Mourning our lost gems
Remembering the Norwich buildings which, for one reason, disappeared - often because they stood 'in the way of progress.'
Going, going, gone... some were blown up, others pulled down because they stood in the way of 'progress' while whole neighbourhoods were condemned and flattened.
And then there were some which were demolished for no good reason at all.
Norwich has lost some fine buildings and communities over the last century. From theatres and railway stations to churches and courts and yards.
Some were architectural gems, landmarks which should have been cherished rather then destroyed – and remember we almost lost both the Guildhall and Elm Hill.
In the past our city fathers have been inclined to keep the demolition men busy – from the days when the city walls came tumbling down to be eventually replaced by ring roads.
I asked you for your favourite old buildings and areas of Norwich which have disappeared over the years.
- 1 School sacks suspended teacher after investigation and petition
- 2 Roads chaos continues with more work lined up at busy junction
- 3 When will work start on new Aldi store?
- 4 Meet the mystery city woman behind the Queen's post box topper
- 5 'Fast & Furious' modified cars reported speeding down industrial road
- 6 House price boom pushing city buyers out of the market
- 7 Weather warning as thunderstorms set to hit Norfolk
- 8 WATCH: Inside ex-Aviva office being bought for millions by councils
- 9 Staff tuck into emergency honeycomb after bees rescued from city pub
- 10 Former city sex shop up for sale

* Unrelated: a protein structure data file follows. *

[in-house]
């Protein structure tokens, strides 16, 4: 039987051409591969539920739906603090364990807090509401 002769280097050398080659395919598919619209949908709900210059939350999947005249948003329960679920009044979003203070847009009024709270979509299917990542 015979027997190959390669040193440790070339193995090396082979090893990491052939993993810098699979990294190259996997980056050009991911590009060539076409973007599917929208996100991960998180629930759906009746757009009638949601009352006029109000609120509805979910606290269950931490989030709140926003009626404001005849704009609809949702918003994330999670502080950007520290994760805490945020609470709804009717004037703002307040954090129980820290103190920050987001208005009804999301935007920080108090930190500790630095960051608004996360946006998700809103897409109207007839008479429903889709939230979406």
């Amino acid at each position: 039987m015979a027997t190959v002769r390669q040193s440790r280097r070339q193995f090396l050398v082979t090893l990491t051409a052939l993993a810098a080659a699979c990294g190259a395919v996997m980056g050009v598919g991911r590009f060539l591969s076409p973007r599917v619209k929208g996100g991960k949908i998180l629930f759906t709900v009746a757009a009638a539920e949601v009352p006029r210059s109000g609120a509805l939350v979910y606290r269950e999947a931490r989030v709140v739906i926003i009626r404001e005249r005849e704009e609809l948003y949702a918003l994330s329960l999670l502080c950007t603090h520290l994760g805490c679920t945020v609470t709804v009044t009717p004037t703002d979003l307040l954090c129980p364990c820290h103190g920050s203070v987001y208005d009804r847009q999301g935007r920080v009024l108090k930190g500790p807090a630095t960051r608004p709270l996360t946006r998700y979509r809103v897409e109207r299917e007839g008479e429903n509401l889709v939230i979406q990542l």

Andrew Wenley of Norwich sent in his top 20 list of what he considered the biggest losses.
A few weeks ago I revealed his top 10:
1) The Hippodrome, St Giles.
2) The Corn Hall, Exchange Street.
3) The Grosvenor Rooms. Prince of Wales Road.
4) The Electric Theatre, Prince of Wales Road.
5) Grapes Hill.
6) The Drill Hall, Chapelfield Road.
7) The Pagoda, Chapelfield Gardens.
8) City Station, Barn Road/St Crispins.
9) St Paul's Church, near Peacock Street.
10) The Haymarket Picture House.
Now we move on to the rest of the top 20:
11) Botolph Street/Stump Cross – destroyed to make way for Anglia Square.
12) Lambert & Sons, tea and tobacco warehouse at the top of the Haymarket – replaced by C&A (now Next).
13) The old Free Library building on St Andrews.
14) The fine old buildings on Theatre Street (opposite Hatch Brenner) which were demolished in the late 1960s for road widening.
15) Buildings on Magdalen Street including Woodruff's Dolls Hospital, demolished for the flyover.
16) The old Thatched Cinema and old Bonds buildings on All Saints Green – bombed.
17) The original Curls building, rebuilt in the 1950s after being destroyed in the Blitz, and now trading as Debenhams.
18) Various old courtyards on and around Magdalen Street demolished as part of the inner ring road.
19) The Methodist Chapel on Calvert Street.
20) The Chapel in the Field Congregational Church, overlooking Chapelfield Gardens.
Do you agree with Andrew? Can you think of other buildings we should have saved? Drop me a line at Prospect House, Rouen Road, Norwich NR1 1RE or email me at email@example.com